A New Push to Solve Wireless Charging
Device-makers align around a wireless charging technology that works through tables to charge multiple devices—and it’s expected in products later this year.
For all the new features, functions, and blazing speeds of the latest mobile devices, most still share a common downside: limited battery life that eventually forces you to be tethered to a power cord and outlet.
There should be a solution to this by now. The electronics industry has been working on wireless charging for years, but without agreement on a common way to do it (see “Wireless Charging—Has Its Time Finally Arrived?”). A few products, such as Nokia’s Lumia 920, can be charged wirelessly, but those use a basic magnetic induction technology that requires a special pad on which to place the device.
Now the industry is starting to coalesce around a variant of wireless charging that has a much greater range, meaning devices won’t have to be placed directly on special pads. Instead, several devices at once could get a charge merely from being placed on a table with a charger underneath or nearby. That should make it far easier to charge your device more frequently and keep the battery from ever getting too low.
The company that holds the foundational patents on this technique (see “Charge Your Phone and Your Car from Afar”), Witricity of Watertown, Massachusetts, joined forces with an industry alliance this month, ending a logjam. That industry group, called the Alliance for Wireless Power, has just launched a consumer brand of longer-range wireless charging devices, called Rezence. “All the major players have started either thinking about or adopting this technology,” says Kaynam Hedayat, vice president of product manufacturing and marketing at Witricity.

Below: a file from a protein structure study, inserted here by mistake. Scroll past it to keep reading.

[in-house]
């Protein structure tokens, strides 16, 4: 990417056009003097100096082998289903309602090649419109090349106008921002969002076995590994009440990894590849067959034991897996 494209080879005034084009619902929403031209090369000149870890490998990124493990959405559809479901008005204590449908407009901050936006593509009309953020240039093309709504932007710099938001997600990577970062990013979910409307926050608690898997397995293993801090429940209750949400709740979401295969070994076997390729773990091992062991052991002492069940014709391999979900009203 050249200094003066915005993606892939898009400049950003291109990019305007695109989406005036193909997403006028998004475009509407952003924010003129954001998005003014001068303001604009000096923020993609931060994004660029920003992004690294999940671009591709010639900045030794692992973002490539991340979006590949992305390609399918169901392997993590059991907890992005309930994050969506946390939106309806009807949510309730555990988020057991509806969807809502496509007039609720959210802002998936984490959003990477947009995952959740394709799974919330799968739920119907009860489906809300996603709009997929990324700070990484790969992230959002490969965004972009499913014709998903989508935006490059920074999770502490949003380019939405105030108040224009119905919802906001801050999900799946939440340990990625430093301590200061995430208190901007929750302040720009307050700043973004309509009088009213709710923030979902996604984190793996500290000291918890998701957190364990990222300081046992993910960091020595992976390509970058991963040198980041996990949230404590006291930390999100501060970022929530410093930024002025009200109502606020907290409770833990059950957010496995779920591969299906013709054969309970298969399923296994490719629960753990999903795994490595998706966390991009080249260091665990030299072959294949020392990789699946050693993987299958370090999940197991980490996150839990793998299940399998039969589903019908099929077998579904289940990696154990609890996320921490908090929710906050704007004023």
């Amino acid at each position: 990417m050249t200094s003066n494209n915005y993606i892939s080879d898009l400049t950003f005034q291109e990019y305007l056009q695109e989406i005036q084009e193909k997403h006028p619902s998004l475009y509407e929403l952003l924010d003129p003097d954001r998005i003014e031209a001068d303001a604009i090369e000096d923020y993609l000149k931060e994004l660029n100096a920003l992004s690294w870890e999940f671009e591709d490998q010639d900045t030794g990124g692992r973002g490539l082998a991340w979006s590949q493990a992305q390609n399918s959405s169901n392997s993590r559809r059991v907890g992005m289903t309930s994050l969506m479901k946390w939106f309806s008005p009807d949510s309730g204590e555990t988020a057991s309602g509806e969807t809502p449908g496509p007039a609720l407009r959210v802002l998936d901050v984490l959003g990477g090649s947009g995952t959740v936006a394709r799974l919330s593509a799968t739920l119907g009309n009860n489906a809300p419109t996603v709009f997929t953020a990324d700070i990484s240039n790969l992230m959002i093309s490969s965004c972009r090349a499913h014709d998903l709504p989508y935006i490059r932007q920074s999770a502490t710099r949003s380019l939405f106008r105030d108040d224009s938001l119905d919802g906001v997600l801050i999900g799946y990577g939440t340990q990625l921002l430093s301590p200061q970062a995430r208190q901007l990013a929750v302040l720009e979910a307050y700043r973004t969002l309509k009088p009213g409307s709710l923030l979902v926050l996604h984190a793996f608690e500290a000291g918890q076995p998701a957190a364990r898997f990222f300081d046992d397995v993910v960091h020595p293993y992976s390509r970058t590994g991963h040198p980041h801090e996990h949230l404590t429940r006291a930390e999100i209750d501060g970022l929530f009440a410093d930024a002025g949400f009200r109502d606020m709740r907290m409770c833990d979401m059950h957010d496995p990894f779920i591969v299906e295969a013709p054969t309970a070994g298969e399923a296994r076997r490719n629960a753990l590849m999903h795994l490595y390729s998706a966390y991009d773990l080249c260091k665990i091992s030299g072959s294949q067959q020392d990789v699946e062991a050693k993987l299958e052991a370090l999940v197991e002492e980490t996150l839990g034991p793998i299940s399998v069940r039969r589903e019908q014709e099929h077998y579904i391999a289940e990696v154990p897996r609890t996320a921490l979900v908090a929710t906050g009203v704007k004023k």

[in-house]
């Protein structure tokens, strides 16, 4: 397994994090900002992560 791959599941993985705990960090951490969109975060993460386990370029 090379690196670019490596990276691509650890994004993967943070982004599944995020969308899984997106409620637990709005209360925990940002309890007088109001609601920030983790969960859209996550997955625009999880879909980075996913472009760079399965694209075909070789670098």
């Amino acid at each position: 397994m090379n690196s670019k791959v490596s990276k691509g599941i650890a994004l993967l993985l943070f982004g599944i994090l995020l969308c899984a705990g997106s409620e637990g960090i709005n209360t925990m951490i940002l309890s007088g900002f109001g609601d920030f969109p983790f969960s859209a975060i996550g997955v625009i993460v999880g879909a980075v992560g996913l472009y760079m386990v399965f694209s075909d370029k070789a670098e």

The technology could be seen this week in an obscure booth at the vast Mobile World Congress in Barcelona, Spain. Managers from Samsung and chipmaker Qualcomm showed off how it works. They put an iPhone, Galaxy 3, and Qualcomm Toq headset on a table, and the devices blinked to life. A charging pad had been screwed underneath the table surface and its range was tuned to a specific distance, in this case around 4.5 centimeters, the thickness of the tabletop.
In wireless charging systems, a current is passed through a coil to generate an electromagnetic field, which creates another electric current in a coil in a nearby device. But in existing devices, such as the Lumia phone, the adjacent coil has to be positioned very closely—hence the special pad. In the new version, called highly resonant technology, the sending and receiving coils are tuned to resonate at a specific frequency, allowing charging at larger distances.
As a practical matter, this means charging pads can be bolted beneath existing surfaces at restaurants, airport waiting areas, and many other settings. And users can casually place devices within the area and get a charge.
In restaurants around Barcelona during Mobile World Congress this week, it was common to see conference-goers handing $600 mobile devices and power cables to bartenders and waiters, asking them to plug in their dead electronics behind the bar for a tip of a couple of euros. Next year, though, it’s likely that many conference-goers will just put their phones on the bar in front of them—rather than behind it.